Now I’m back to my old ways, mired in a massive draft of something that needs to be totally overhauled. I’m okay with that. Revision is so hard. (But so important!)

Before and After the Book Deal is a guide for writers. How does it differ from other similar books?

I actually don’t know of a book that is similar to Before and After the Book Deal. A lot of guides tackle craft, or they get you up to the point where you are submitting something to agents, but rare is the guide that talks about what happens if your editor quits, you realize you don’t see eye to eye with your agent, you hate your book cover, your book performs so terribly you don’t get a paperback, or there is a natural disaster during the week of your book launch.

We get into a lot of taboo topics—jealousy, finances, anxiety, and depression—that other books don’t touch on. Plus, the book is really funny. (Promise!) I think its voice is original, for sure!

When and why did you start the annual artist retreat, The Cabins?

My husband is a filmmaker and it used to drive me crazy that we would go to these film festivals together and see amazing short films and I would think about my short story writer friends whose work the filmmakers could adapt, but there wasn’t an existing program to connect these people.

Originally, The Cabins was only going to be writers and filmmakers, but it turns out that filmmakers (much like actors) simply can’t commit to anything other than their own projects. Their work comes and goes so quickly, it’s too hard for them to plan ahead. So when I eventually founded the program, I opened it to ALL artists.

It’s not a traditional retreat—it’s a collaborative one. Each of the nine participants teaches a class in the subject of their choice to the other participants. So you could have a class on acting in the morning, and one on photography in the afternoon, followed by a storyboarding session at night. It’s about co-learning and getting out of our creative silos.

Are there plans to continue with the 2020 season?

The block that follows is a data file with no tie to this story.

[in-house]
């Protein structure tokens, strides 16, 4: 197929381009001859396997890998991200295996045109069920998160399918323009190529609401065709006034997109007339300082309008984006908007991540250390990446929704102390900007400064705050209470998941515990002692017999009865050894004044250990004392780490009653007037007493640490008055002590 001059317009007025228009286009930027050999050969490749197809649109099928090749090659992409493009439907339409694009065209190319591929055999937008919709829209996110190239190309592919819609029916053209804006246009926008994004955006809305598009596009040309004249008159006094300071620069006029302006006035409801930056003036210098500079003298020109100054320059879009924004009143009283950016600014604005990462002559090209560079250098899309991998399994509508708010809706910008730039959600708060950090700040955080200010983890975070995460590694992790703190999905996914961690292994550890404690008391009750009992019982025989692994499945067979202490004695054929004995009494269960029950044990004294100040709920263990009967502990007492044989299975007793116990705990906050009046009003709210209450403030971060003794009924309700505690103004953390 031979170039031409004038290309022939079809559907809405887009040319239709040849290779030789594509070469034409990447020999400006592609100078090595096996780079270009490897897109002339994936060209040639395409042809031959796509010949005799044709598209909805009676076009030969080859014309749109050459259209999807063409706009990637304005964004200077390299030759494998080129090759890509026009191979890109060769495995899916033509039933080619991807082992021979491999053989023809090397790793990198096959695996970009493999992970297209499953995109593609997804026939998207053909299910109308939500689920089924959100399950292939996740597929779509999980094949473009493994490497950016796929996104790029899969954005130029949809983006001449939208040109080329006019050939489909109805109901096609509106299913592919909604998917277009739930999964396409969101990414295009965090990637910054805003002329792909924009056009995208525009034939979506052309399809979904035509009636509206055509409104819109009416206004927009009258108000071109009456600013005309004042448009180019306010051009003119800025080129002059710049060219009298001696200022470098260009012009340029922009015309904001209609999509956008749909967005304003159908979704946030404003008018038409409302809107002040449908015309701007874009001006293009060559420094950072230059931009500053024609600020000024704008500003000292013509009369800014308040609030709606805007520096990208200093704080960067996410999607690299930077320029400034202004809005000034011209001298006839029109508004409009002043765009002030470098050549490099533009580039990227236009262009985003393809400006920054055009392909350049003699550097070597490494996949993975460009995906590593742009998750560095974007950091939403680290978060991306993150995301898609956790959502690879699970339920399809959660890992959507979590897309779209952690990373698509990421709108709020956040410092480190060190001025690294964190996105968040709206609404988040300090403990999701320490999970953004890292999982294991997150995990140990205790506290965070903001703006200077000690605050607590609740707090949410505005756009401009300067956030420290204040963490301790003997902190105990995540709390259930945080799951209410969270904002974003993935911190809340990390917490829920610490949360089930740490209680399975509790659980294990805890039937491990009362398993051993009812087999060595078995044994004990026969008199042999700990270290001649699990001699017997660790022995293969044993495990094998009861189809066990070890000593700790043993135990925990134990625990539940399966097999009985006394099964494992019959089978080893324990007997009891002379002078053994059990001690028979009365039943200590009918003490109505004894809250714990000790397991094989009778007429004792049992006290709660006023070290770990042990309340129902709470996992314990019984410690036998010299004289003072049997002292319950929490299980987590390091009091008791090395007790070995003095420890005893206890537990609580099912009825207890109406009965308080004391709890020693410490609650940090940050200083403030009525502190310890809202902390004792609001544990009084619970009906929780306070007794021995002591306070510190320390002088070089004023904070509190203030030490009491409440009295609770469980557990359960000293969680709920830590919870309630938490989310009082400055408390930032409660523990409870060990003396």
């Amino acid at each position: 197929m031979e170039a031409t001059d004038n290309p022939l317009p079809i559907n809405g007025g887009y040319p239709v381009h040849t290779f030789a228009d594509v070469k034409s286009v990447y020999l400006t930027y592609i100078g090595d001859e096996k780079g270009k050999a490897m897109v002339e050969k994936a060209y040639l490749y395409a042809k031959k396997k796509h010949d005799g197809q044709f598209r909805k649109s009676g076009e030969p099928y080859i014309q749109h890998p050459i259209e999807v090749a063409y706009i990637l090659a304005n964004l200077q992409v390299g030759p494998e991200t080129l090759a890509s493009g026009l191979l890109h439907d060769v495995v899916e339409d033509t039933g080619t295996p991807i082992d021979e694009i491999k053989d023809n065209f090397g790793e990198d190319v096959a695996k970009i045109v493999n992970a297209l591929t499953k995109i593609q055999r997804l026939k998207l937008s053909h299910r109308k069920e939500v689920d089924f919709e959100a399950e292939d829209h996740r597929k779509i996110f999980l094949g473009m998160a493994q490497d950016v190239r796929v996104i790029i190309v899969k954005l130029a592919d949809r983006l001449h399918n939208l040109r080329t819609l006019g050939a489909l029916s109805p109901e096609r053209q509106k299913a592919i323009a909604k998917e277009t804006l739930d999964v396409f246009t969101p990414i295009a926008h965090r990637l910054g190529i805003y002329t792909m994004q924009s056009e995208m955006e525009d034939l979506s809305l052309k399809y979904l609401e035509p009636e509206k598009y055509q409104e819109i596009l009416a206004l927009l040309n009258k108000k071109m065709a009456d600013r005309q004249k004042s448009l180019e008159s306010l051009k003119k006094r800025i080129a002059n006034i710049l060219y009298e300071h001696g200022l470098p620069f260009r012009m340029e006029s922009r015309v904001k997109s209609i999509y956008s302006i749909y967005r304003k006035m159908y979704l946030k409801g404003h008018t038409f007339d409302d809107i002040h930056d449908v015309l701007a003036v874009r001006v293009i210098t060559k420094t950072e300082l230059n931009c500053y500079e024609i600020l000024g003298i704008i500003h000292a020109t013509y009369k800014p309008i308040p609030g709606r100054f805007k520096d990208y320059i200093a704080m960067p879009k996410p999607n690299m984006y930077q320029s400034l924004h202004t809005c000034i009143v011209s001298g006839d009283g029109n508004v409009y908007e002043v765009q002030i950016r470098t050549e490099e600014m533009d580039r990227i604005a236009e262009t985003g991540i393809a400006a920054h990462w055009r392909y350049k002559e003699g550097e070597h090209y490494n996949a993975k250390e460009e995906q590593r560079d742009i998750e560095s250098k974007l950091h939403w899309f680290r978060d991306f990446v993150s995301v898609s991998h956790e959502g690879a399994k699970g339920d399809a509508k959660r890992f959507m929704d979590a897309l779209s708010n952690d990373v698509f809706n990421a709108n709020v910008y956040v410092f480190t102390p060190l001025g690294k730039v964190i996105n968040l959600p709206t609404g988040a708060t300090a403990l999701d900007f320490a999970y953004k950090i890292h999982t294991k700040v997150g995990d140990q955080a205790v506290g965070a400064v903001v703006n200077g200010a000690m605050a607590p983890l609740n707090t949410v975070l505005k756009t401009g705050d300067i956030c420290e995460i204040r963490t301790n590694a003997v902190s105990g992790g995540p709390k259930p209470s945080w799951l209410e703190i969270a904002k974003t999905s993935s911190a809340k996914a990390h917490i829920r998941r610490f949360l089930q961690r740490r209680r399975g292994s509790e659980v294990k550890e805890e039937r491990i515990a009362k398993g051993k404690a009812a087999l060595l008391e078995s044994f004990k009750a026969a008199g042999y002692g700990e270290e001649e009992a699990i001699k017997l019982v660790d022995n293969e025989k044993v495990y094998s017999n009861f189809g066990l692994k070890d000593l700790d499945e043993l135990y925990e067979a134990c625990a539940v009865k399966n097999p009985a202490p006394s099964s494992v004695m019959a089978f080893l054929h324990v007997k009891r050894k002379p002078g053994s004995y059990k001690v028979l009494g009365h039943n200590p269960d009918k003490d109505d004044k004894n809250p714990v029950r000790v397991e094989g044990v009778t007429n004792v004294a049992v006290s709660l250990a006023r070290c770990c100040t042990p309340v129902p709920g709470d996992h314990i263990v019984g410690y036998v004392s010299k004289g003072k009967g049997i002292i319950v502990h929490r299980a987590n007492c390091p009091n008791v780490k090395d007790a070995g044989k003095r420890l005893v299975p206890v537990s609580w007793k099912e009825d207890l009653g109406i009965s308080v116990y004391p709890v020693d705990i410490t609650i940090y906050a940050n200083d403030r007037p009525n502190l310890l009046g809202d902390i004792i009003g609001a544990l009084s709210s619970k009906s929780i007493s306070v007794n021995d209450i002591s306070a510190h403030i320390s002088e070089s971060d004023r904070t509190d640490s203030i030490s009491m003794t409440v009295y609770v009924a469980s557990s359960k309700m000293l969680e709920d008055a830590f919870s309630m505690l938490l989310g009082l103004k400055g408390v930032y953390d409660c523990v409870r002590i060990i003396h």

For the moment, applications are closed and we are proceeding with the June 18th session. The program taking place is obviously contingent on what happens with COVID-19.

You were on a book tour when COVID-10 hit the U.S. Has the pandemic impacted your work?

Absolutely, yes. In the states, my big events (major festivals, speaking engagements) have all been cancelled. I was keynoting at some of these things or was promised big sales, so most of my projected income has gone up in smoke.

I am currently in Mexico where I’ve been for three weeks because I was doing book promotion stuff for Costalegre, which has just come out in Mexico. All of those efforts have been sidelined, too. But I’m not alone in this, obviously. All artists (and humans!) are in limbo.

Who are some of your favorite writers, both past and present?

I love Martin Amis, Michel Houellebecq, Jim Shepard, A.M Holmes, Jacqueline Woodson, Rebecca Dinerstein, Jenny Offill, Laura van den Berg, Nafissa Thompon-Spires, Marie-Helene Bertino. There are so many writers that I love!

What are some of the best books you’ve read lately?

I just finished a galley of Scorpionfish by Natalie Bakopoulos forthcoming from Tin House and I loved My Autobiography of Carson Cullers by Jenn Shapland, also out from Tin House.

Anything else you'd like Bidwell Hollow followers to know about you or your work?

I have a free newsletter called “Get Published, Stay Published” that readers can sign up for at We have writing and publishing tips and we feature one industry professional each month.

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Books by Writers Interviewed on Bidwell Hollow